As Hilary Term drew to a close and we sat in my friend’s room, anticipating a final night out, we reflected on how we’d adjusted to Oxford life since arriving only six months ago. One said, in a tone somewhere between light-hearted and truthful, ‘I had such bad impostor syndrome when I arrived.’ I was surprised by the mixed reactions this comment was met with, yet there were some correlations in response to my friend’s compelling honesty: those from minority backgrounds agreed, whilst those from ‘status quo’ backgrounds either silently acknowledged or were blissfully unaware of what the term meant.
In case you fall into the latter category, impostor syndrome can be typified as wrongly feeling that you do not belong in your environment. Often used in relation to work settings, symptoms include anxiety and self-doubt about one’s intelligence and aptitude. Victims discount any achievements as either the result of luck or excessive effort, failing to recognise the extent of their own ability. These feelings culminate in the overarching fear that they are a fraud, an impostor, on the cusp of being exposed. The cycle is unforgiving, as the denial of one’s own value can be severely debilitating. Impostor syndrome often leads to low self-esteem, sustained anxiety and depression.
While the range of reactions surprised me, I was perhaps most taken with my own: I became aware of the distance I felt to those emotions, which had once drastically shaped my sense of self-worth. Admittedly, I’d had my moments of feeling like I didn’t belong. There was a particular low point in one of my first tutorials where the quality of my tute partner’s essay far exceeded mine, and another where my tutor laughed at my comparatively poor analysis. But the truth is, on the whole at Oxford, I hadn’t felt like an impostor. Despite being of mixed racial heritage, I had overcome any questions I had about deserving a place and whether I ‘belonged’ with relative ease. I knew that studying here would be challenging, but I had faith I was up to the task. Considering this, it disappointed me to realise that I hadn’t recognised how lucky I was to feel comfortable here, particularly given it hadn’t always been the case.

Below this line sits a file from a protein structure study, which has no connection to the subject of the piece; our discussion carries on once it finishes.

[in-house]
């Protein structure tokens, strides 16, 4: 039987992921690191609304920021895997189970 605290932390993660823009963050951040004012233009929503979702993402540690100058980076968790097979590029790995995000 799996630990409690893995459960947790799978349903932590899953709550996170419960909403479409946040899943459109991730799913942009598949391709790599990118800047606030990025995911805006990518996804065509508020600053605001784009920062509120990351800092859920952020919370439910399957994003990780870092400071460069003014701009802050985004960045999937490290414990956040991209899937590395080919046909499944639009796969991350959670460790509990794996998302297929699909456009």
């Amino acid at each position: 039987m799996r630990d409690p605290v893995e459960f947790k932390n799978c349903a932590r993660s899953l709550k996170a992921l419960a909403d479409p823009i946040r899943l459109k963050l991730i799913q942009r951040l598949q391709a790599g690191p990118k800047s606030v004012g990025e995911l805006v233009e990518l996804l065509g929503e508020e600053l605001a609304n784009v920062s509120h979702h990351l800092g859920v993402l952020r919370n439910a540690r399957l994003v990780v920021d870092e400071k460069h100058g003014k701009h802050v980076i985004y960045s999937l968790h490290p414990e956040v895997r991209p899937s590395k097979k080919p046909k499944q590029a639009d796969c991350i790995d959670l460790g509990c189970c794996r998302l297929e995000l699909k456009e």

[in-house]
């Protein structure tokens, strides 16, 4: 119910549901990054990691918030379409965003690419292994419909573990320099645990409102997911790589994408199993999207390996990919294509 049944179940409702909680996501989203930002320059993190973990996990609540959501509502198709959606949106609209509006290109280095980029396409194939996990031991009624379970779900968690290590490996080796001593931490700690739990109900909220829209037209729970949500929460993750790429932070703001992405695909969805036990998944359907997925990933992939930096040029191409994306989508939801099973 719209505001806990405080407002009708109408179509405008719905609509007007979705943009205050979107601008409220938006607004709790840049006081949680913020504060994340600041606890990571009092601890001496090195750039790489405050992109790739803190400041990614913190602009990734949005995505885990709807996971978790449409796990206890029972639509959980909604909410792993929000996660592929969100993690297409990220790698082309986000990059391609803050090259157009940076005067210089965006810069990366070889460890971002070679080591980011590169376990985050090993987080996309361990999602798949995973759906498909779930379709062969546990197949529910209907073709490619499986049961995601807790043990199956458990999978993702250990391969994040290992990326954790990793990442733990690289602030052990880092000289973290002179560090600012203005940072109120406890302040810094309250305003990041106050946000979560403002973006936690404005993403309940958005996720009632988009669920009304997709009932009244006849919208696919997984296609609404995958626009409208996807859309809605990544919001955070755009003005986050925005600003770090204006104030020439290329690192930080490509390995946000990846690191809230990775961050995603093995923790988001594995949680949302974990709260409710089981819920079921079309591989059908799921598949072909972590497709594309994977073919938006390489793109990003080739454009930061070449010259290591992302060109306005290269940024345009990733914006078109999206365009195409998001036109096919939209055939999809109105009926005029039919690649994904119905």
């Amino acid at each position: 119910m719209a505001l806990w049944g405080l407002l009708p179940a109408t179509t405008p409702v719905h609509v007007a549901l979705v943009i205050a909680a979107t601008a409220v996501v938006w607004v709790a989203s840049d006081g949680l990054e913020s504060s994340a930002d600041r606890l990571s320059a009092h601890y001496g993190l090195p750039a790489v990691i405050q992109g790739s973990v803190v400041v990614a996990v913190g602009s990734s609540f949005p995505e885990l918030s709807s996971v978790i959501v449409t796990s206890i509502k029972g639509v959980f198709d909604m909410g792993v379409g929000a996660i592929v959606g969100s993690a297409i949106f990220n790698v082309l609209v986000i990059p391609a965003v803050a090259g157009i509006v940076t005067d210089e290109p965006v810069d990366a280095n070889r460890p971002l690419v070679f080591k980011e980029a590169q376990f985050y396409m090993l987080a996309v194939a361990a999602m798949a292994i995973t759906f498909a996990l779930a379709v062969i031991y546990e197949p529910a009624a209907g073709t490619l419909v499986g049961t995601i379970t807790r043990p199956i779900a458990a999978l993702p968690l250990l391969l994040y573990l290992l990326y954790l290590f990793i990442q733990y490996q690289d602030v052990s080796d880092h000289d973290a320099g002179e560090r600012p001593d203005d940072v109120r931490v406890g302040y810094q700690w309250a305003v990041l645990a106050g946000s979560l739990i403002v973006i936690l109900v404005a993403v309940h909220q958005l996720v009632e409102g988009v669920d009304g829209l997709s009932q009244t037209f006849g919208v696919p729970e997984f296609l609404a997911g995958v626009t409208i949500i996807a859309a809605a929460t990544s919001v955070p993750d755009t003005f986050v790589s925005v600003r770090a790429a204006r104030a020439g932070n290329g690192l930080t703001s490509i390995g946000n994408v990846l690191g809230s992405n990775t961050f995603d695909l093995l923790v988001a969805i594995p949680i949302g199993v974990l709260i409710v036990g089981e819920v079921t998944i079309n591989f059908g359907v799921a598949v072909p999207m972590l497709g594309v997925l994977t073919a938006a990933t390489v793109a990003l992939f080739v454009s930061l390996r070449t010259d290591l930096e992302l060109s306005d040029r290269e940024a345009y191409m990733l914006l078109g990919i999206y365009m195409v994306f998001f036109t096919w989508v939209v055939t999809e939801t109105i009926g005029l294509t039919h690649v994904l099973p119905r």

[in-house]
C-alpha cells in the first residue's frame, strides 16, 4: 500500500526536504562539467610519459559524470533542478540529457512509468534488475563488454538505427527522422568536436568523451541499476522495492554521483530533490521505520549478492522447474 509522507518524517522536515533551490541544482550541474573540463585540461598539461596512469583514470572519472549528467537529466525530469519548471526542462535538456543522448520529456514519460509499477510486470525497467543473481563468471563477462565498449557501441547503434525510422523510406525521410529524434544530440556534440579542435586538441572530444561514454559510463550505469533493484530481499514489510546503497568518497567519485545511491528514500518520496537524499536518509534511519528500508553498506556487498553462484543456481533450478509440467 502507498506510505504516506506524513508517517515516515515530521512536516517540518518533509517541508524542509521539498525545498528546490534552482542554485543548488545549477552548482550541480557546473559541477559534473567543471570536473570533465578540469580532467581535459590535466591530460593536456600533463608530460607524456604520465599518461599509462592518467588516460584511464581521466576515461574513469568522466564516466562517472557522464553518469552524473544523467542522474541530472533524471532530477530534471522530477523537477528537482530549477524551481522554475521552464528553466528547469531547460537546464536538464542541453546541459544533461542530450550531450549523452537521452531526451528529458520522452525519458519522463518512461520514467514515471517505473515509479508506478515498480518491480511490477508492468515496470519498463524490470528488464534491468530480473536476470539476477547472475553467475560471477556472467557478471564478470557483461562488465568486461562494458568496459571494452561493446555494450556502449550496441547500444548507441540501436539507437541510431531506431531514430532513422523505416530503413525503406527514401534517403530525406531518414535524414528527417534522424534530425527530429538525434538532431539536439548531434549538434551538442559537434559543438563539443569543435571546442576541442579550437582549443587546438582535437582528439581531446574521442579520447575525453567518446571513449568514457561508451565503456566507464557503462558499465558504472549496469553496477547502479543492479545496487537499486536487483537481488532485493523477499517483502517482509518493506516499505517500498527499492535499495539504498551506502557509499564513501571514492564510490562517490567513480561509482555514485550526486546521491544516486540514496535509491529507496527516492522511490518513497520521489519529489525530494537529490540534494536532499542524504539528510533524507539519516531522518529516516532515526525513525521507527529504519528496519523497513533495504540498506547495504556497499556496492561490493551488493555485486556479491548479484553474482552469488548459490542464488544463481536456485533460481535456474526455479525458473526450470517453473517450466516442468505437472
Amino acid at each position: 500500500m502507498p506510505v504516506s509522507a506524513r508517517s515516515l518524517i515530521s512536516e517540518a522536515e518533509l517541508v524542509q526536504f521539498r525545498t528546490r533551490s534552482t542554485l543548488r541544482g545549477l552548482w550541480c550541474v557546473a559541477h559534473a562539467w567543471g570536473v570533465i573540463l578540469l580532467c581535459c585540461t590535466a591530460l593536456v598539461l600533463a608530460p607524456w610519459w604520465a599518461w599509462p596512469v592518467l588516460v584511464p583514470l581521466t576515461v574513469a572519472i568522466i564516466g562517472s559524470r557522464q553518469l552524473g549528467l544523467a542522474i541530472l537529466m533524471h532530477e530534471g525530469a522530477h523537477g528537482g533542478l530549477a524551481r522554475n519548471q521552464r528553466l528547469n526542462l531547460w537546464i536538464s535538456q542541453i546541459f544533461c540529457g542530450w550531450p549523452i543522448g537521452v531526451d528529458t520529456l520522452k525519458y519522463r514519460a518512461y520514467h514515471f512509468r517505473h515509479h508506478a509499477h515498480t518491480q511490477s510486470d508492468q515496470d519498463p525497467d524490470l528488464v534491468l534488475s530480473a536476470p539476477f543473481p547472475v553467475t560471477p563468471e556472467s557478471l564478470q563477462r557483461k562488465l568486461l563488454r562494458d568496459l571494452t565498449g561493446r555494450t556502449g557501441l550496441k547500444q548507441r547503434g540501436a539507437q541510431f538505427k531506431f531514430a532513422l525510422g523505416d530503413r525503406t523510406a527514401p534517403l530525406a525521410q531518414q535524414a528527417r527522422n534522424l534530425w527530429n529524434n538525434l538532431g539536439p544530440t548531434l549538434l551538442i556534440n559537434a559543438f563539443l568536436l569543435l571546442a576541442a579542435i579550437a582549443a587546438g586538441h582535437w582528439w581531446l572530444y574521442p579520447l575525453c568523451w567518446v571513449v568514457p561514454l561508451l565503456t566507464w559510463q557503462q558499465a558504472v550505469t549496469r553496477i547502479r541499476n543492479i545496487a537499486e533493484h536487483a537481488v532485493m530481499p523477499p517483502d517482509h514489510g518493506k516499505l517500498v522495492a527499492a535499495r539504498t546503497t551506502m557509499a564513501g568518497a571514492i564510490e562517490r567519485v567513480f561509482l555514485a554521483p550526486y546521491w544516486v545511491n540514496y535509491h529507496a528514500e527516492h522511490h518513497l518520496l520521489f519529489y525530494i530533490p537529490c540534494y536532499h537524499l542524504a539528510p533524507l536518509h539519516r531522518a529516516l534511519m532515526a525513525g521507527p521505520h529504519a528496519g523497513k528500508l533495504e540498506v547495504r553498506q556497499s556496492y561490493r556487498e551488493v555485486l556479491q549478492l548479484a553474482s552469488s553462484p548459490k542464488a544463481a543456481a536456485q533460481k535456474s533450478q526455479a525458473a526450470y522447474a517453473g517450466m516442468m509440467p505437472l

I initially grew up in Wembley and attended the state primary down my road. It was a typically diverse London school, which reflected the community we lived in, and I naturally meshed with the other children, most of whom hailed from complex ethnic and similar socio-economic backgrounds. My parents are both teachers, and while we don’t struggle financially, they would have never been able to afford a private education. However, my Dad, who worked at a private school, would receive a hefty discount if I passed the exams to enrol there – an informal access scheme that, in itself, was part of the attraction of his job. At seven years old, I began my private education, meaning my family had to relocate so I could be closer to school. I remember instantly thinking that I stood out – the way everyone spoke, dressed and acted in my new milieu was so foreign that it felt unattainable. Immediately, I shifted from being a high-achiever to a serial underperformer: I was bottom of all my sets and my behaviour was erratic. My shortcomings in academia felt matched by that in identity.